Boring is bad at Geelong, who are off the boil after losing three of their five games since their AFL bye.
While the Cats remain a game clear on top of the ladder and boast the best percentage by a long way, alarm bells are ringing five weeks out from the finals.
Geelong's scoring deluge has become a drought in those three losses - with eight goals in Sunday's loss to resurgent Hawthorn following on from just eight and seven in the round 14 and round 16 defeats respectively.
Retired Cats great Jimmy Bartel agrees with captain Joel Selwood, who said after Sunday's match that Geelong are becoming too safe and boring in how they play.
"Joel Selwood absolutely nailed it and it's good when you hear captains or leaders of clubs (not) talk in riddles," Bartel told Macquarie Sports Radio.
"He (said) 'we're boring' and when you think about it, that is a great way to describe what their problem is."
Bartel said that when Geelong are playing well they are much quicker with their ball use and also put heavy pressure on the opposition defence.
But a couple of Hawthorn rebound goals were crucial in Sunday's clash.
Fast play was also a feature of Geelong's game when Bartel was a key member of their three premiership teams from 2007-11.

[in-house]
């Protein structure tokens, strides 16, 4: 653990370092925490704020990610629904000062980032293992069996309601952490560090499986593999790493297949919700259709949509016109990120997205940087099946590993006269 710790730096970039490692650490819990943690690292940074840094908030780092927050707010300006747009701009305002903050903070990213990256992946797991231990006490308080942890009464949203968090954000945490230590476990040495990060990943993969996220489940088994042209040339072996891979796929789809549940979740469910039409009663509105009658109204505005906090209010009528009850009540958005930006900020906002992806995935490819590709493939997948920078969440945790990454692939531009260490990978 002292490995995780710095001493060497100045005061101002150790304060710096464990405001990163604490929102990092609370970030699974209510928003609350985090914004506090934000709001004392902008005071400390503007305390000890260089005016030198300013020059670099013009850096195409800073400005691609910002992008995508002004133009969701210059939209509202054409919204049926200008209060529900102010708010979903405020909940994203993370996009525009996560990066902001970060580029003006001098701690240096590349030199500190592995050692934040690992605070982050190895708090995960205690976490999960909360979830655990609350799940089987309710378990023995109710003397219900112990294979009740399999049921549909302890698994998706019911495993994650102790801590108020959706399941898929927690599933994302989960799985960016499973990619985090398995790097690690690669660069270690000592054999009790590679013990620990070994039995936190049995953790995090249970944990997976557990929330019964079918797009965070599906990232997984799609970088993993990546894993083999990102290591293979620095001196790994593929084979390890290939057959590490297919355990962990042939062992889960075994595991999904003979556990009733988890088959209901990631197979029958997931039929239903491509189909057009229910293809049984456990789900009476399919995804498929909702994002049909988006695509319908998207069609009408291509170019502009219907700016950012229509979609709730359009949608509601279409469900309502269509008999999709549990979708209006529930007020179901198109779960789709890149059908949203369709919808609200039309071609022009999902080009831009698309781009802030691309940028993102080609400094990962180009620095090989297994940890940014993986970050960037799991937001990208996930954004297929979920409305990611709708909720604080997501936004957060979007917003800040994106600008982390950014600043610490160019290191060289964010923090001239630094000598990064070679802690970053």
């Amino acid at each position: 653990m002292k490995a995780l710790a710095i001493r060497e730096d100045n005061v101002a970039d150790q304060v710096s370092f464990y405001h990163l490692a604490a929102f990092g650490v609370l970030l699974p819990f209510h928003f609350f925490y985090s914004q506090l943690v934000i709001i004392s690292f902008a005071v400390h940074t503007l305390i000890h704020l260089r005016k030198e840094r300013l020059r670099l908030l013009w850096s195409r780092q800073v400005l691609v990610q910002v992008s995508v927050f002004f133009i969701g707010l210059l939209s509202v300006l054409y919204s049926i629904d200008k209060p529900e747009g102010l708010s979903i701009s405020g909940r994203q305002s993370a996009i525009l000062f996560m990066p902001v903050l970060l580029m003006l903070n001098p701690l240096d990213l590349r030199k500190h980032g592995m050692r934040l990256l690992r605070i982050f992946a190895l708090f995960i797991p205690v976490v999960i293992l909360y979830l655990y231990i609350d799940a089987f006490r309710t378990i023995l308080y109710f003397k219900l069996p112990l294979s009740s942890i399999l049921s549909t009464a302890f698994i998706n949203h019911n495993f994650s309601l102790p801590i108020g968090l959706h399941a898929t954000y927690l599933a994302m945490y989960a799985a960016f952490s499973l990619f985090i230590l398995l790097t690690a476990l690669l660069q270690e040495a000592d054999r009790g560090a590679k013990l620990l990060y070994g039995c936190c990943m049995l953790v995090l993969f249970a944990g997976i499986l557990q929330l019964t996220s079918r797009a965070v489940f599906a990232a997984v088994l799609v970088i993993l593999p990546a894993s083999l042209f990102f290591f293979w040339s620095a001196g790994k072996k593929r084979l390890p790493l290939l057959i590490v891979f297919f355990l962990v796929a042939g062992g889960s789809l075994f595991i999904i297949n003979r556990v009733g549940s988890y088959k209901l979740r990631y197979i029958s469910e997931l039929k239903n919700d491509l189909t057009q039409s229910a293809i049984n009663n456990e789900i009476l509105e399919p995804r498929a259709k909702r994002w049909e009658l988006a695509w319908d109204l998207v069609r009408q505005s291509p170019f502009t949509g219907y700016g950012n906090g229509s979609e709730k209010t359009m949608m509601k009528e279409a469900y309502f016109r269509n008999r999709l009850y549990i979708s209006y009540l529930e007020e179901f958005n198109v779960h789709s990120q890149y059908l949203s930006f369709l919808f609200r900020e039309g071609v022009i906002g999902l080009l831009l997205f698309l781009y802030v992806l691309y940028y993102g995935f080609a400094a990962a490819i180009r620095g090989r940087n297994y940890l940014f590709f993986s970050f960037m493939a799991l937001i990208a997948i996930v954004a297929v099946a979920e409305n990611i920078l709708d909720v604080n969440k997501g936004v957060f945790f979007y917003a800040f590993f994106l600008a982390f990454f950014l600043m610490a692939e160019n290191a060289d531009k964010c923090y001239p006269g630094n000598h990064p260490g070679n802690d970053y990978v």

"Because they have so much talent, to play this slow, chip-around style and try to build the ball up, it actually doesn't suit them," Bartel said.
"They've fallen into this rut of playing so slow and so defensive, it actually exposed them defensively.
"When Geelong play really well, they play a fast and quick style of footy and then their whole defence just comes marching up the ground."
Despite the form wobble, Bartel remains confident about Geelong's prospects and expects them to rally on Sunday against Sydney at the SCG.
"It's pretty hard to be in a slump when you're one game clear on top of the ladder and what's their percentage, 135?" he said.
"The wheels aren't off, they'll finish top four, and remember they have some games to come at home as well.
"Wackety-whack, they'll belt the Swans and away they go."
Australian Associated Press